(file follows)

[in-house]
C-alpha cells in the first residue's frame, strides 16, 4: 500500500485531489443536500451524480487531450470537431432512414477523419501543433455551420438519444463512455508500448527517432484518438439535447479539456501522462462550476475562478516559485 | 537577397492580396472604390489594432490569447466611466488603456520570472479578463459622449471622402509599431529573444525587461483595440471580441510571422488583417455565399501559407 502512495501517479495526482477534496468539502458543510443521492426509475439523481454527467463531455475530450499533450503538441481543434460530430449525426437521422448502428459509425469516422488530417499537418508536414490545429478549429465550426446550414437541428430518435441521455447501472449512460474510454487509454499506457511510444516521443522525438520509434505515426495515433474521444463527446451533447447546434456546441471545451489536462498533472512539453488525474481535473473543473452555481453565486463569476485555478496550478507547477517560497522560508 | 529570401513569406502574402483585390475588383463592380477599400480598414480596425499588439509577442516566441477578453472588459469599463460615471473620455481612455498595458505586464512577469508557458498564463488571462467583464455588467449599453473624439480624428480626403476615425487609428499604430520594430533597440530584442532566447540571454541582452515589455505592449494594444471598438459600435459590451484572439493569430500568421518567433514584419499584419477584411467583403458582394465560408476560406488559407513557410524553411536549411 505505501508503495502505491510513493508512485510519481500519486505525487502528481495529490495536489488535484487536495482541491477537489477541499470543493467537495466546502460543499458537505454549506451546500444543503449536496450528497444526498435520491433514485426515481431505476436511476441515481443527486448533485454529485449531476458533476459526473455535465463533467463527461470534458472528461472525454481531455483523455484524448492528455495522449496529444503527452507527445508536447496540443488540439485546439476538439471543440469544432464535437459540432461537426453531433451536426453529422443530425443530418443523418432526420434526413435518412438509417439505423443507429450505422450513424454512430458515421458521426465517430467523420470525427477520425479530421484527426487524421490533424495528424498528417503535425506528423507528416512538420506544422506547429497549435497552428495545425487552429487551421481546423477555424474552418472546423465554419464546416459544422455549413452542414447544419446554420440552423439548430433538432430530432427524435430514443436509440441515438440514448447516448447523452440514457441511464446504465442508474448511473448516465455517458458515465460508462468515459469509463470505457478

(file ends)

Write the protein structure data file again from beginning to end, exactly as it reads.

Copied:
[in-house]
C-alpha cells in the first residue's frame, strides 16, 4: 500500500485531489443536500451524480487531450470537431432512414477523419501543433455551420438519444463512455508500448527517432484518438439535447479539456501522462462550476475562478516559485 | 537577397492580396472604390489594432490569447466611466488603456520570472479578463459622449471622402509599431529573444525587461483595440471580441510571422488583417455565399501559407 502512495501517479495526482477534496468539502458543510443521492426509475439523481454527467463531455475530450499533450503538441481543434460530430449525426437521422448502428459509425469516422488530417499537418508536414490545429478549429465550426446550414437541428430518435441521455447501472449512460474510454487509454499506457511510444516521443522525438520509434505515426495515433474521444463527446451533447447546434456546441471545451489536462498533472512539453488525474481535473473543473452555481453565486463569476485555478496550478507547477517560497522560508 | 529570401513569406502574402483585390475588383463592380477599400480598414480596425499588439509577442516566441477578453472588459469599463460615471473620455481612455498595458505586464512577469508557458498564463488571462467583464455588467449599453473624439480624428480626403476615425487609428499604430520594430533597440530584442532566447540571454541582452515589455505592449494594444471598438459600435459590451484572439493569430500568421518567433514584419499584419477584411467583403458582394465560408476560406488559407513557410524553411536549411 505505501508503495502505491510513493508512485510519481500519486505525487502528481495529490495536489488535484487536495482541491477537489477541499470543493467537495466546502460543499458537505454549506451546500444543503449536496450528497444526498435520491433514485426515481431505476436511476441515481443527486448533485454529485449531476458533476459526473455535465463533467463527461470534458472528461472525454481531455483523455484524448492528455495522449496529444503527452507527445508536447496540443488540439485546439476538439471543440469544432464535437459540432461537426453531433451536426453529422443530425443530418443523418432526420434526413435518412438509417439505423443507429450505422450513424454512430458515421458521426465517430467523420470525427477520425479530421484527426487524421490533424495528424498528417503535425506528423507528416512538420506544422506547429497549435497552428495545425487552429487551421481546423477555424474552418472546423465554419464546416459544422455549413452542414447544419446554420440552423439548430433538432430530432427524435430514443436509440441515438440514448447516448447523452440514457441511464446504465442508474448511473448516465455517458458515465460508462468515459469509463470505457478